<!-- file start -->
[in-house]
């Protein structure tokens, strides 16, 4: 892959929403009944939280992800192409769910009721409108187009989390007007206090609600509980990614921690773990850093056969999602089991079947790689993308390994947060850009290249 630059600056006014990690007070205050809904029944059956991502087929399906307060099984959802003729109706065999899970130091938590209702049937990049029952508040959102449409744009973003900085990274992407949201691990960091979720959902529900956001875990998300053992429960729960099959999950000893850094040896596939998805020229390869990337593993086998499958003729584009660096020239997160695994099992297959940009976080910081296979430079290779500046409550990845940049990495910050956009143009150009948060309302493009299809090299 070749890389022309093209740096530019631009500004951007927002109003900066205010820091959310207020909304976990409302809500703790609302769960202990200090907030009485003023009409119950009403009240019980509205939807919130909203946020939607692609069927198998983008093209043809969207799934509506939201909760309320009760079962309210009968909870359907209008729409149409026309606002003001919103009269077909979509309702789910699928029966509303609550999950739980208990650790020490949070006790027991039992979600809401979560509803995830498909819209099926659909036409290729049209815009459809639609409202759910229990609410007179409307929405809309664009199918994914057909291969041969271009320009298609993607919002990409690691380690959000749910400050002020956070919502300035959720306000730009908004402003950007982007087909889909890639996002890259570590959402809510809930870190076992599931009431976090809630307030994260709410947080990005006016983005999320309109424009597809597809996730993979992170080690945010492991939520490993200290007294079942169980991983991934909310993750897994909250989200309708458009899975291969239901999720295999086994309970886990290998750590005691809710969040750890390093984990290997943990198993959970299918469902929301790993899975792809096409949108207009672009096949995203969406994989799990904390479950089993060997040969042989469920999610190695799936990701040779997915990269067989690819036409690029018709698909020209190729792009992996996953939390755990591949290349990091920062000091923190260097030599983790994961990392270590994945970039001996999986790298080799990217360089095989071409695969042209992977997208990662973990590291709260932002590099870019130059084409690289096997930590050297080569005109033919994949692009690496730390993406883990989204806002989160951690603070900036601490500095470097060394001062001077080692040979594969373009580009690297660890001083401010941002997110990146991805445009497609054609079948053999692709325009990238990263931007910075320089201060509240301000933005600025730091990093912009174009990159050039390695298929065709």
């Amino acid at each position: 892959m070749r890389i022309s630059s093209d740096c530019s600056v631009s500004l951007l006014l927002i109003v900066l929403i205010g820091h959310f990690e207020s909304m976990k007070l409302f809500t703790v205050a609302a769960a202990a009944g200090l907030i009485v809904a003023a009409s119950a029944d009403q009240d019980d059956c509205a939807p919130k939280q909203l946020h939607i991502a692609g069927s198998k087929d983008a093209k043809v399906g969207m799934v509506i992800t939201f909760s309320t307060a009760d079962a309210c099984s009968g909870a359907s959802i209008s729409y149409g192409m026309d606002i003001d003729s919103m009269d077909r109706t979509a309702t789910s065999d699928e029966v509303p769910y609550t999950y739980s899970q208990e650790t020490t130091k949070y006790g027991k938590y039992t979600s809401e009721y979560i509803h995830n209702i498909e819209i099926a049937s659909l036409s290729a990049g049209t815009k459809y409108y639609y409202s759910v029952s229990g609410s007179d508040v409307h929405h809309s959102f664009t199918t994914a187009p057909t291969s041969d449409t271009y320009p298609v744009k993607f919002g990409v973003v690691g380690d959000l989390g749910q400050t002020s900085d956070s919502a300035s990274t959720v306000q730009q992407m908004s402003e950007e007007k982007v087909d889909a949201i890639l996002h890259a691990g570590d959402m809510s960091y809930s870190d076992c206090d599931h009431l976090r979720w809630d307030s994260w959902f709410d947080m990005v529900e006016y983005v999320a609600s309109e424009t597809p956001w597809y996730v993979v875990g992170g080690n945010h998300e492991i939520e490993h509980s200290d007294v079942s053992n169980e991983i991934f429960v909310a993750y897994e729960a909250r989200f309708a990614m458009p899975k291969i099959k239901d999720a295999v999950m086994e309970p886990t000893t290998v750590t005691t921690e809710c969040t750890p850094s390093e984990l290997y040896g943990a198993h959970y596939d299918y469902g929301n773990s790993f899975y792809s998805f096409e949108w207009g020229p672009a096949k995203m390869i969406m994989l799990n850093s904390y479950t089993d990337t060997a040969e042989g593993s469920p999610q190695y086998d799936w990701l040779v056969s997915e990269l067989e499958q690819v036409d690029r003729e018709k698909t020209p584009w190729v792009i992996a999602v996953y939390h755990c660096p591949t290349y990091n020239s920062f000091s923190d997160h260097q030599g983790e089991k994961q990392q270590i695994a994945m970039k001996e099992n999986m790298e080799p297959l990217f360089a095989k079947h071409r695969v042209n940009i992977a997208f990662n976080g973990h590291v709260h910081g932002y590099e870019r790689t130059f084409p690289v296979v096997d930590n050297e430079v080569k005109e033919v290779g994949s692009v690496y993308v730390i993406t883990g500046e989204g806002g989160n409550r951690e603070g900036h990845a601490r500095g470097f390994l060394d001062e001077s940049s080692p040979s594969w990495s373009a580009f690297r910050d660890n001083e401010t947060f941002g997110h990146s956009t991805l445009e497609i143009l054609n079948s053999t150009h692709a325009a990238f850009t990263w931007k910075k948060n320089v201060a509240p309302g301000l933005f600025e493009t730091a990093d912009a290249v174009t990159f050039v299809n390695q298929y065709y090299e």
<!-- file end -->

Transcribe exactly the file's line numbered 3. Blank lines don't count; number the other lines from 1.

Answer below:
């Amino acid at each position: 892959m070749r890389i022309s630059s093209d740096c530019s600056v631009s500004l951007l006014l927002i109003v900066l929403i205010g820091h959310f990690e207020s909304m976990k007070l409302f809500t703790v205050a609302a769960a202990a009944g200090l907030i009485v809904a003023a009409s119950a029944d009403q009240d019980d059956c509205a939807p919130k939280q909203l946020h939607i991502a692609g069927s198998k087929d983008a093209k043809v399906g969207m799934v509506i992800t939201f909760s309320t307060a009760d079962a309210c099984s009968g909870a359907s959802i209008s729409y149409g192409m026309d606002i003001d003729s919103m009269d077909r109706t979509a309702t789910s065999d699928e029966v509303p769910y609550t999950y739980s899970q208990e650790t020490t130091k949070y006790g027991k938590y039992t979600s809401e009721y979560i509803h995830n209702i498909e819209i099926a049937s659909l036409s290729a990049g049209t815009k459809y409108y639609y409202s759910v029952s229990g609410s007179d508040v409307h929405h809309s959102f664009t199918t994914a187009p057909t291969s041969d449409t271009y320009p298609v744009k993607f919002g990409v973003v690691g380690d959000l989390g749910q400050t002020s900085d956070s919502a300035s990274t959720v306000q730009q992407m908004s402003e950007e007007k982007v087909d889909a949201i890639l996002h890259a691990g570590d959402m809510s960091y809930s870190d076992c206090d599931h009431l976090r979720w809630d307030s994260w959902f709410d947080m990005v529900e006016y983005v999320a609600s309109e424009t597809p956001w597809y996730v993979v875990g992170g080690n945010h998300e492991i939520e490993h509980s200290d007294v079942s053992n169980e991983i991934f429960v909310a993750y897994e729960a909250r989200f309708a990614m458009p899975k291969i099959k239901d999720a295999v999950m086994e309970p886990t000893t290998v750590t005691t921690e809710c969040t750890p850094s390093e984990l290997y040896g943990a198993h959970y596939d299918y469902g929301n773990s790993f899975y792809s998805f096409e949108w207009g020229p672009a096949k995203m390869i969406m994989l799990n850093s904390y479950t089993d990337t060997a040969e042989g593993s469920p999610q190695y086998d799936w990701l040779v056969s997915e990269l067989e499958q690819v036409d690029r003729e018709k698909t020209p584009w190729v792009i992996a999602v996953y939390h755990c660096p591949t290349y990091n020239s920062f000091s923190d997160h260097q030599g983790e089991k994961q990392q270590i695994a994945m970039k001996e099992n999986m790298e080799p297959l990217f360089a095989k079947h071409r695969v042209n940009i992977a997208f990662n976080g973990h590291v709260h910081g932002y590099e870019r790689t130059f084409p690289v296979v096997d930590n050297e430079v080569k005109e033919v290779g994949s692009v690496y993308v730390i993406t883990g500046e989204g806002g989160n409550r951690e603070g900036h990845a601490r500095g470097f390994l060394d001062e001077s940049s080692p040979s594969w990495s373009a580009f690297r910050d660890n001083e401010t947060f941002g997110h990146s956009t991805l445009e497609i143009l054609n079948s053999t150009h692709a325009a990238f850009t990263w931007k910075k948060n320089v201060a509240p309302g301000l933005f600025e493009t730091a990093d912009a290249v174009t990159f050039v299809n390695q298929y065709y090299e």